Region 2020

From Bhamwiki
Jump to navigation Jump to search

Region 2020 (also known as A Regional Visioning Project: Region 2020 or Region 20/20) was an organization founded in 1997 to conduct a citizen-led regional vision planning effort to boost education, housing, transportation and the arts across a 12-county region deemed to represent the Birmingham metro area (Including Jefferson, Blount, St Clair, Shelby, Chilton, Walker, Etowah, Calhoun, Talladega, Binn, Tuscaloosa and Cullman.) By another measure, the project hoped to engage "as many citizens as possible who live, work, study, shop, seek healthcare, and play within a one-hour radius of Birmingham's city center."

The project was begun by a group of 50 citizens invited to convene in September 1996 by Birmingham-Southern College president Neal Berte. The organization was incorporated on July 25, 1997 with a mission to identify shared visions for the region's future, to organize them into goals and strategies, and to pursue their implementation. Berte was joined by Sheila Blair and Norman Davis Jr as co-chairs of the board of directors. Ann Florie was hired as executive director, working from offices at 2117 1st Avenue North. The group worked with vision planning consultant Gianni Longo of American Communities Partnership in New York City.

Beginning in fall 1997, Region 2020 hosted 17 regional "Idea Gathering Meetings" with 1,800 citizens, generating more than 4,727 individual ideas. To sort those ideas into categories, the group assembled a team of 24 retired educators and librarians. During a series of 6 "Goal Setting Meetings" in February 1998 more than 50 working groups were established from a pool of 800 citizens to develop goals and strategies. The result was 34 goals for the project, which were displayed at a "Vision Fair" at the Birmingham Museum of Art on April 24, 1998. During the event, 1,300 people voted on their priorities (education, the environment, transportation, and economic development), and 350 volunteered to participate in implementation efforts.

To promote Regions 2020's goals and priorities, board members and staff embarked on a wide-spread campaign of speaking before civic groups and organizations across the region. A "Regional Roundtable of Elected Officials" convened for three half-day meetings to discuss opportunities for cooperation between different governments, supported by a team of 20 volunteers to maintain communications.

Beginning in October 1998, Region 2020 embarked on its "Implementation" phase, with a kick-off event at the Alabama Power Building. Seven workgroups were established to focus on specific topics (environment, recreation & culture, education, places, economic development, community, and government). Each group developed a "Plan of Action" for the most popular strategy for each goal under its purview, including timelines, benchmarks, key resources, and leadership.

On May 24, 1999 The Book on Region 2020 was published, outlining 30 Action Plans. Those plans were used to pull together "Task Forces" to undertake actual implementation, with the intent of meeting goals within a 10-15 year span (i.e., before the year 2020).

In 2002 Region 2020 moved its offices to the Martin Biscuit Building at Pepper Place. That same year the group was awarded a $200,000 federal grant from the Appalachian Regional Commission, administered by the Alabama Department of Economic and Community Affairs. In 2004 it moved again, to the Center for Regional Planning and Design in the Young & Vann Building in downtown Birmingham.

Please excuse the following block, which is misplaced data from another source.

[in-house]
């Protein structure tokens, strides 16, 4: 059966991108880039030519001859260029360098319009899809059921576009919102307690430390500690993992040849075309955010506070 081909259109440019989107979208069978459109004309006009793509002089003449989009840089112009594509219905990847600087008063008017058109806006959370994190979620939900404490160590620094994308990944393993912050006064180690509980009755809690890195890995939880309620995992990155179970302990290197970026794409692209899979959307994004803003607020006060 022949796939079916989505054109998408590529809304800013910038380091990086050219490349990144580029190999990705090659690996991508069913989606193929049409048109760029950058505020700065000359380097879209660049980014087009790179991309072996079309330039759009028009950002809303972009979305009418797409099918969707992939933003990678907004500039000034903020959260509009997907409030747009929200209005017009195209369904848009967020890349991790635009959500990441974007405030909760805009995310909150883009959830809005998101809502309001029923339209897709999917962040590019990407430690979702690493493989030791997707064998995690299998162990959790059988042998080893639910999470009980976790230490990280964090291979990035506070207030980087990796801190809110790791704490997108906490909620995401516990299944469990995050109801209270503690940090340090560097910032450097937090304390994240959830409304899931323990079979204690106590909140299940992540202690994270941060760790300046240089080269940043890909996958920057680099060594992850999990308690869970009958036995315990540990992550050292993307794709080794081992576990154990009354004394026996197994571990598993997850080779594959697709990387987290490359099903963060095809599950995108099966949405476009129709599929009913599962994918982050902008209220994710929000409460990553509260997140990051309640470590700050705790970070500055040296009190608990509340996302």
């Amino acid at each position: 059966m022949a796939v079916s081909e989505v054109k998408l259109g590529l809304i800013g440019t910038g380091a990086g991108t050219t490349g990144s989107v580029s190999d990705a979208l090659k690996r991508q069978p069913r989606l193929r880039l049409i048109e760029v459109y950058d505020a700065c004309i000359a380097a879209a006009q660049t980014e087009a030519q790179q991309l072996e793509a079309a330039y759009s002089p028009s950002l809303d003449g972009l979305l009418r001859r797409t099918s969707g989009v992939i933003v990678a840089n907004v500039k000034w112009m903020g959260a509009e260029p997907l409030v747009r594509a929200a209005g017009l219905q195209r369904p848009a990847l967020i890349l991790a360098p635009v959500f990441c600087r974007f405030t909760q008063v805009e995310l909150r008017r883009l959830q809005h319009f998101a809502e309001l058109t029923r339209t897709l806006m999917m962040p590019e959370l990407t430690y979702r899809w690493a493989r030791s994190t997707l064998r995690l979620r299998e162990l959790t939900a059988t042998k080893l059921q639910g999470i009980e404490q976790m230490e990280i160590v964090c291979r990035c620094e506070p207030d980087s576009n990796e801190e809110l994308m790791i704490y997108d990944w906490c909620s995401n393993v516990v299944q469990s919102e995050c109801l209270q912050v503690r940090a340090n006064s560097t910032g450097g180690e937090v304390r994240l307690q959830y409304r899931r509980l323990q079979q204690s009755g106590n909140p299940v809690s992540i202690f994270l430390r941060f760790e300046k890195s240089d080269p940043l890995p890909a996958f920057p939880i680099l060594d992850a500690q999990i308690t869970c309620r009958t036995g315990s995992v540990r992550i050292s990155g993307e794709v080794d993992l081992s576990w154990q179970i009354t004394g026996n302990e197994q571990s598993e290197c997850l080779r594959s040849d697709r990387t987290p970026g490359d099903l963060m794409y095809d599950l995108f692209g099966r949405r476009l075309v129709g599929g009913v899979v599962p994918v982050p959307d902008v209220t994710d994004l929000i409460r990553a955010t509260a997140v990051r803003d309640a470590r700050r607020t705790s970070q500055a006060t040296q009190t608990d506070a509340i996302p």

With funding from the City of Birmingham, Jefferson County Commission, the Alabama State Council on the Arts and the Community Foundation of Greater Birmingham Region 2020 commissioned an "Arts and Culture Master Plan" from Wolf, Keens and Co. of Cambridge, Massachusetts. That plan was made public during the CFGB's 2003 annual meeting at the Alabama Theatre.

Region 2020 partnered with the City of Birmingham and Operation New Birmingham to commission Pittsburgh, Pennsylvania-based Urban Design Associates to prepare a 2004 City Center Master Plan based on recommendations from the Urban Land Institute.

Largely based on the accomplishments of Region 2020 and its offshoot, the Regional Growth Alliance, Central Alabama was recognized with a "Regional Stewardship Silver Award" by the Denver, Colorado-based Alliance for Regional Stewardship in 2004.

In February 2005 Region 2020 contracted with Rolen and Thompson & Associates to develop a strategic plan for the future of the organization. In 2006 former Mayor of Pell City Guin Robinson succeeded Ann Florie as executive director. The group was no longer active by 2010.

Region 2020 goals

  1. Clean air and water
  2. Preservation of natural resources
  3. Greenbelts, parks and trails
  4. Culture and the arts
  5. Recreation
  6. Events and programs
  7. Education
  8. Education technology and facilities
  9. Education curriculum
  10. Transportation systems
  11. Transportation infrastructure and facilities
  12. Mass transit
  13. Historic preservation
  14. Downtown
  15. Beautification
  16. Neighborhoods and communities
  17. Planning and zoning
  18. Economic development
  19. Jobs
  20. Mentoring and training
  21. Social services
  22. family and parenting
  23. Housing
  24. Human and race relations
  25. Youth
  26. Seniors
  27. Health and wellness
  28. Law enforcement
  29. Crime and safety
  30. Government services
  31. Drugs
  32. Structure of government
  33. Leadership
  34. Citizen involvement